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Interest In Deferred Comp Plans And COLI Remains High: Survey

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Employer-owned life insurance remains overwhelmingly the favored vehicle to fund non-qualified deferred compensation plans among Fortune 1000 companies. And recent federal legislation governing plan design and administration has not negatively impacted plan adoption rates.

These are among the key findings of the latest biannual survey of current trends affecting executive compensation from Clark Consulting, Chicago, Ill. Released earlier this month, the 13th annual survey probed approximately 18% of Fortune 1000 companies about data and trends respecting executive benefit plans, with an emphasis on deferred comp (voluntary deferral) and supplement executive retirement plans.

“It’s clear that there is still a great deal of opportunity in the non-qualified deferred compensation space,” says Tom Chisholm, a senior managing director at Clark Consulting. “That’s true not only at Fortune 1000 firms, but also among small and mid-size companies. There are great opportunities for funding these plans as well with corporate-owned life insurance.”

The prevalence of non-qualified deferred compensation plans is at the highest level since the survey’s inception in 1993. Ninety-five percent of responding companies reported having the plans, as compared to 91% in 2005.

Among financial institutions, the adoption rate remained at 92%. Corporation matching contributions to deferred comp plans were reported by 56% of respondents. Of these respondents, 51% use a 401(k) restoration match formula.

The choice of COLI as the informal funding vehicle for deferred comp plans continues to increase from the low Clark Consulting reported in 2003. And COLI’s use in supplemental executive retirement plans, or SERPs, remained steady from the 2005 survey results.

Of all respondents, 72% who informally fund non-qualified plans choose COLI as the funding vehicle, up from 70% in 2005. With respect to SERPs, 74% use COLI. Since 2004, the use of COLI has increased 11%; among SERP adopters, COLI’s penetration increased by 10%, up from 64%.

Yet, the prevalence of SERPs overall has followed a downward trend, according to the report. Of the respondents, 67% reported having a SERP, a decline from 2004′s reported high of 83%. Among financial institutions, 82% indicated they have adopted the plans.

“SERPs mirror old corporate pensions,” says Chisholm. “There is a declining need among companies for these plans for all but the highest level executives. Businesses are also increasingly wary of SERPs because of the disclosure requirements in company proxy statements and because of the bad P.R. involving highly compensated execs like [former New York Stock Exchange Chairman and CEO] Dick Grasso.”

To be sure, deferred comp plans also largely remain the province of upper management. Eligibility for such plans among presidents/CEOs, executive vice presidents and vice presidents was 89%, 90% and 83%, respectively in 2007. By comparison, the adoption rate among division/unit managers and highly compensated sales personnel was 39% and 33%, respectively.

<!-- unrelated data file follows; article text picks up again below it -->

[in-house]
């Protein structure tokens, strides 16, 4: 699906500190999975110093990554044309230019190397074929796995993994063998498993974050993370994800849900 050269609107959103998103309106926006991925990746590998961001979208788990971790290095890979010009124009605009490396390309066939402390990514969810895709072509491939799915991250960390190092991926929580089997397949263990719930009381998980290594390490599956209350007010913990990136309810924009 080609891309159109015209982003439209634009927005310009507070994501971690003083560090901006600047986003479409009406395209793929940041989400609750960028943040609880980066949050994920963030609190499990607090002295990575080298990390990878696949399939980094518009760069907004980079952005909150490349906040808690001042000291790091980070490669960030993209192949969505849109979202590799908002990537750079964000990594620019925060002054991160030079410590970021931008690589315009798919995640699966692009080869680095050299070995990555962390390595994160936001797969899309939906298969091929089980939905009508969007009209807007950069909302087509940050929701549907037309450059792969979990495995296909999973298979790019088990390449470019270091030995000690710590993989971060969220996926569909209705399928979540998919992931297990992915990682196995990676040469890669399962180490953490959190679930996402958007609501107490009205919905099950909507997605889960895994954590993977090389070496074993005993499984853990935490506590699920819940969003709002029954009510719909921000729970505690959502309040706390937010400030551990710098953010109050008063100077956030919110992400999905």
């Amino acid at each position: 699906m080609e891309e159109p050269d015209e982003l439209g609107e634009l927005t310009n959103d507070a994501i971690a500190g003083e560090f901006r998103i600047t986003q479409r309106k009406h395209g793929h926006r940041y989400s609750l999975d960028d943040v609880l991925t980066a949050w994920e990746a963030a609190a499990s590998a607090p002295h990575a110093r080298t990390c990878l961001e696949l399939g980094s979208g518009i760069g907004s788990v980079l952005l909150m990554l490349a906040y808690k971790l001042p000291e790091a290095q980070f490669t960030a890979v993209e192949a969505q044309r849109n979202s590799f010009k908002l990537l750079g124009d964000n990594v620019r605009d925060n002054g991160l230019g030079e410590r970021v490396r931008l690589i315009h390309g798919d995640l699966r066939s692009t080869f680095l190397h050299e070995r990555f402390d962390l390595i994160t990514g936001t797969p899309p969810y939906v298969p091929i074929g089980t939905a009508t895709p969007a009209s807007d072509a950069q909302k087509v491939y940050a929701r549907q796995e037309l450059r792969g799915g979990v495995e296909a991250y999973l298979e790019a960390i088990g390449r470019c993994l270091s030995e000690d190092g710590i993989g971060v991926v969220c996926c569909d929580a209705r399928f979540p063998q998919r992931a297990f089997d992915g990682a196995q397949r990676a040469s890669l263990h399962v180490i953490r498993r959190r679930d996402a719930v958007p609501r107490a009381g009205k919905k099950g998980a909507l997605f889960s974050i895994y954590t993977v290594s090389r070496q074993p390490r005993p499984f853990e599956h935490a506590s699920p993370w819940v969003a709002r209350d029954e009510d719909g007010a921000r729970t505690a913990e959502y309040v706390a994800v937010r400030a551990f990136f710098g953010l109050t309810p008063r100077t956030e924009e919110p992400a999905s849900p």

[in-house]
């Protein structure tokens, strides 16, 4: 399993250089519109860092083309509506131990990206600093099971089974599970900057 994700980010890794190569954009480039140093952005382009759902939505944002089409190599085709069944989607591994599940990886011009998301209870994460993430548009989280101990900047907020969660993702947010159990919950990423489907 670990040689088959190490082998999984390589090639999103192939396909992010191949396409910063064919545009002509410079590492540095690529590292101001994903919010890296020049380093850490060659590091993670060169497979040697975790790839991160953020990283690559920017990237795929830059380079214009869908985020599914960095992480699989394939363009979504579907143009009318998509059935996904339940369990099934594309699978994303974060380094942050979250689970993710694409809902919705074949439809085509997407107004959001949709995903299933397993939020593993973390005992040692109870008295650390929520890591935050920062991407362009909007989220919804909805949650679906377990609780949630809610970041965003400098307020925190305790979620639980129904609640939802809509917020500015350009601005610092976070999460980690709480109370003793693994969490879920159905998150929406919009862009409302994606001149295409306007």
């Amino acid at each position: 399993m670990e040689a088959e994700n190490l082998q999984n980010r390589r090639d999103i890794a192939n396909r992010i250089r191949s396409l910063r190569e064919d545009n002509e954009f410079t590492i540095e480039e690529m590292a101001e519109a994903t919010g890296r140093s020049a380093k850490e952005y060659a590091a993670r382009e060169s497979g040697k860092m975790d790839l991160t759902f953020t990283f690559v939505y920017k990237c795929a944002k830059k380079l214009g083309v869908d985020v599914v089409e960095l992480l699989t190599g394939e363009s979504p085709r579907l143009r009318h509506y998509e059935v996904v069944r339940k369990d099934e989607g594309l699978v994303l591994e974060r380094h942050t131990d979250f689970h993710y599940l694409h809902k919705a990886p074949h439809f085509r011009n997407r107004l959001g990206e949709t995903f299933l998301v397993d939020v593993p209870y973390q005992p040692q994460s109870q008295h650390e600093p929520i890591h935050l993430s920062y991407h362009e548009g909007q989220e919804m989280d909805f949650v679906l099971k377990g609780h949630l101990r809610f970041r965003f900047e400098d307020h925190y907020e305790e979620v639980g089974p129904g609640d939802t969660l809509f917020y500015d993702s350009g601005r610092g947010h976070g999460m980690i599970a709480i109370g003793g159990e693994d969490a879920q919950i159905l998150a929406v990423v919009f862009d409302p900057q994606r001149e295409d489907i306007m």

How have recently enacted federal laws impacted adoption of non-qualified deferred comp plans? Chisholm says the effect of the IRS’s and U.S. Treasury Department’s now finalized 409A regulations, which govern the design of deferred comp plans, has not lessoned interest. The same is true of the Pension Protection Act of 2006, which includes best practice provisions respecting employer-owned life insurance. If anything, he claims, the impact of both has only been positive.

“The new IRS regulations have finally given clarity to these plans,” he says. “So companies now know exactly the parameters they’re dealing with. “Yes, 409A is seen as challenging, but once you understand the rules, they’re not terribly onerous to comply with.

“As to COLI,” he adds, “it’s still the best and most utilized tax-advantaged funding vehicle available to corporations.”

The report bears this out. Compared to the 72% of respondents who informally fund using corporate-/employer- and trust-owned life insurance, just 37% employ mutual funds. Still smaller percentages of respondents cited company stock (14%), “other” (10%), bonds or bond funds (7%) and managed portfolios (4%).

When asked about the times during which plan participants become eligible for distributions, 100% of respondents flagged “separation from service.” Fewer respondents identified death (89%), disability (74%), specified time (67%), change of control (59%), hardship (58%), and “other” (5%).

While not reducing plan adoption rates, IRC Section 409A is evidently impacting distribution elections. The report observes that of those surveyed, 33% of companies do not now allow changes to such elections. And of the 67% that do permit changes, 22% allow only one change. Twenty percent of respondents allow distributions in the form of company stock.

The increasing complexity of both deferred comp and SERP plans is also driving more companies to outsource plan administration. More than a third (35%) of respondents use a blend of in-house and outsourced administration for their deferred comp plans. Those using an in-house/outsourced combination for SERP plans also jumped to 40% from 31% in 2005.

“As these plans have evolved over time, they’ve become more 401(k)-like, which requires sophisticated administration,” says Chisholm. “It’s very difficult to administer plan funds internally. The added complexity due to 409A and 101(j) makes the case for outsourcing even stronger.”


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